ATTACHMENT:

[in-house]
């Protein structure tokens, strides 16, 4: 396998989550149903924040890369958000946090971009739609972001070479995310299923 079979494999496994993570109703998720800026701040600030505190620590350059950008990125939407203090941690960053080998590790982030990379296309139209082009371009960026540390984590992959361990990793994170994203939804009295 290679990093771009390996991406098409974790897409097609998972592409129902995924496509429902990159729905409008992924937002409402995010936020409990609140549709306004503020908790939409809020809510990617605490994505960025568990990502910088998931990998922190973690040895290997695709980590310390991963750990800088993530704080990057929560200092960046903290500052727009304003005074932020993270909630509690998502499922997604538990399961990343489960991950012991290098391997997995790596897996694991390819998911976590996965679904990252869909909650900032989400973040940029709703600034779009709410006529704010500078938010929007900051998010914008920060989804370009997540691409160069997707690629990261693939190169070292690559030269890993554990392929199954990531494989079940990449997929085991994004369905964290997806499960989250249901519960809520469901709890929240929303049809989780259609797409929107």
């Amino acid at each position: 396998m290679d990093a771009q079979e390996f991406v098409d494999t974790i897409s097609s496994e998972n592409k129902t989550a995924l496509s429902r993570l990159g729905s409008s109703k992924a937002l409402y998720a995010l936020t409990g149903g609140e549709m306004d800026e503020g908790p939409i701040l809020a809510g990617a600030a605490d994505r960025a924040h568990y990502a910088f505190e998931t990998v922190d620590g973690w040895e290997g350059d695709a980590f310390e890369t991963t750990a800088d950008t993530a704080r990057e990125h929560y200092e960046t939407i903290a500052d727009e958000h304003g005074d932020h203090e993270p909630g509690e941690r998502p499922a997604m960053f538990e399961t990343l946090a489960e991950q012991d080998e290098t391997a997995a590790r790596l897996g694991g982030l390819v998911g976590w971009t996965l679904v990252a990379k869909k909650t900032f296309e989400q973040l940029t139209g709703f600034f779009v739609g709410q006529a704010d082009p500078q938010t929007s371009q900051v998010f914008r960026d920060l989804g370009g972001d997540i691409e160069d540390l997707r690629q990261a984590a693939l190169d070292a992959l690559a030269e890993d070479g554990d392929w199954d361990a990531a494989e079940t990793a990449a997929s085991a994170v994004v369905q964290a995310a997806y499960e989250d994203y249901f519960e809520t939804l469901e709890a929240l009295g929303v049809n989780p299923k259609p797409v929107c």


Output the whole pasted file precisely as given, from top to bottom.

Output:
[in-house]
């Protein structure tokens, strides 16, 4: 396998989550149903924040890369958000946090971009739609972001070479995310299923 079979494999496994993570109703998720800026701040600030505190620590350059950008990125939407203090941690960053080998590790982030990379296309139209082009371009960026540390984590992959361990990793994170994203939804009295 290679990093771009390996991406098409974790897409097609998972592409129902995924496509429902990159729905409008992924937002409402995010936020409990609140549709306004503020908790939409809020809510990617605490994505960025568990990502910088998931990998922190973690040895290997695709980590310390991963750990800088993530704080990057929560200092960046903290500052727009304003005074932020993270909630509690998502499922997604538990399961990343489960991950012991290098391997997995790596897996694991390819998911976590996965679904990252869909909650900032989400973040940029709703600034779009709410006529704010500078938010929007900051998010914008920060989804370009997540691409160069997707690629990261693939190169070292690559030269890993554990392929199954990531494989079940990449997929085991994004369905964290997806499960989250249901519960809520469901709890929240929303049809989780259609797409929107």
């Amino acid at each position: 396998m290679d990093a771009q079979e390996f991406v098409d494999t974790i897409s097609s496994e998972n592409k129902t989550a995924l496509s429902r993570l990159g729905s409008s109703k992924a937002l409402y998720a995010l936020t409990g149903g609140e549709m306004d800026e503020g908790p939409i701040l809020a809510g990617a600030a605490d994505r960025a924040h568990y990502a910088f505190e998931t990998v922190d620590g973690w040895e290997g350059d695709a980590f310390e890369t991963t750990a800088d950008t993530a704080r990057e990125h929560y200092e960046t939407i903290a500052d727009e958000h304003g005074d932020h203090e993270p909630g509690e941690r998502p499922a997604m960053f538990e399961t990343l946090a489960e991950q012991d080998e290098t391997a997995a590790r790596l897996g694991g982030l390819v998911g976590w971009t996965l679904v990252a990379k869909k909650t900032f296309e989400q973040l940029t139209g709703f600034f779009v739609g709410q006529a704010d082009p500078q938010t929007s371009q900051v998010f914008r960026d920060l989804g370009g972001d997540i691409e160069d540390l997707r690629q990261a984590a693939l190169d070292a992959l690559a030269e890993d070479g554990d392929w199954d361990a990531a494989e079940t990793a990449a997929s085991a994170v994004v369905q964290a995310a997806y499960e989250d994203y249901f519960e809520t939804l469901e709890a929240l009295g929303v049809n989780p299923k259609p797409v929107c």